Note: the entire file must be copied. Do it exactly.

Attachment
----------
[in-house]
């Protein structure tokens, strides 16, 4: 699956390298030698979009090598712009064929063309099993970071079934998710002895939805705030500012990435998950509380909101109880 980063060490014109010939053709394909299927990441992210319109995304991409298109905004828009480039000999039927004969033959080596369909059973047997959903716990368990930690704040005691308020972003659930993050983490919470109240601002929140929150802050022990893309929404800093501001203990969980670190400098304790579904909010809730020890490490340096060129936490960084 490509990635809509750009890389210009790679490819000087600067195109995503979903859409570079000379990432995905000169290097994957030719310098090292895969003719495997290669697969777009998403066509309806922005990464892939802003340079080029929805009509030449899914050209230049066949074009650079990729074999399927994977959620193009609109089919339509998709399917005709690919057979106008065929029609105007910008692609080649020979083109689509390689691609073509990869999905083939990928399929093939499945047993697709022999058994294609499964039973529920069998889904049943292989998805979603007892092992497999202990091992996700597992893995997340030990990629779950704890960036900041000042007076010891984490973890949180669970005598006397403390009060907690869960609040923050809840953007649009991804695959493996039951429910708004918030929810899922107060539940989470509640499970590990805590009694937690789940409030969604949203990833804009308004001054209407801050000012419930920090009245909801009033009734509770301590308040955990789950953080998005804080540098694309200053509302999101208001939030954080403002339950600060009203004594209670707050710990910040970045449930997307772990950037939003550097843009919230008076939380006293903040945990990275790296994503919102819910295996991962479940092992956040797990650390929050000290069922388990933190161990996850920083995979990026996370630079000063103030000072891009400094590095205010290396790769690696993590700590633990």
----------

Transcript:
[in-house]
């Protein structure tokens, strides 16, 4: 699956390298030698979009090598712009064929063309099993970071079934998710002895939805705030500012990435998950509380909101109880 980063060490014109010939053709394909299927990441992210319109995304991409298109905004828009480039000999039927004969033959080596369909059973047997959903716990368990930690704040005691308020972003659930993050983490919470109240601002929140929150802050022990893309929404800093501001203990969980670190400098304790579904909010809730020890490490340096060129936490960084 490509990635809509750009890389210009790679490819000087600067195109995503979903859409570079000379990432995905000169290097994957030719310098090292895969003719495997290669697969777009998403066509309806922005990464892939802003340079080029929805009509030449899914050209230049066949074009650079990729074999399927994977959620193009609109089919339509998709399917005709690919057979106008065929029609105007910008692609080649020979083109689509390689691609073509990869999905083939990928399929093939499945047993697709022999058994294609499964039973529920069998889904049943292989998805979603007892092992497999202990091992996700597992893995997340030990990629779950704890960036900041000042007076010891984490973890949180669970005598006397403390009060907690869960609040923050809840953007649009991804695959493996039951429910708004918030929810899922107060539940989470509640499970590990805590009694937690789940409030969604949203990833804009308004001054209407801050000012419930920090009245909801009033009734509770301590308040955990789950953080998005804080540098694309200053509302999101208001939030954080403002339950600060009203004594209670707050710990910040970045449930997307772990950037939003550097843009919230008076939380006293903040945990990275790296994503919102819910295996991962479940092992956040797990650390929050000290069922388990933190161990996850920083995979990026996370630079000063103030000072891009400094590095205010290396790769690696993590700590633990």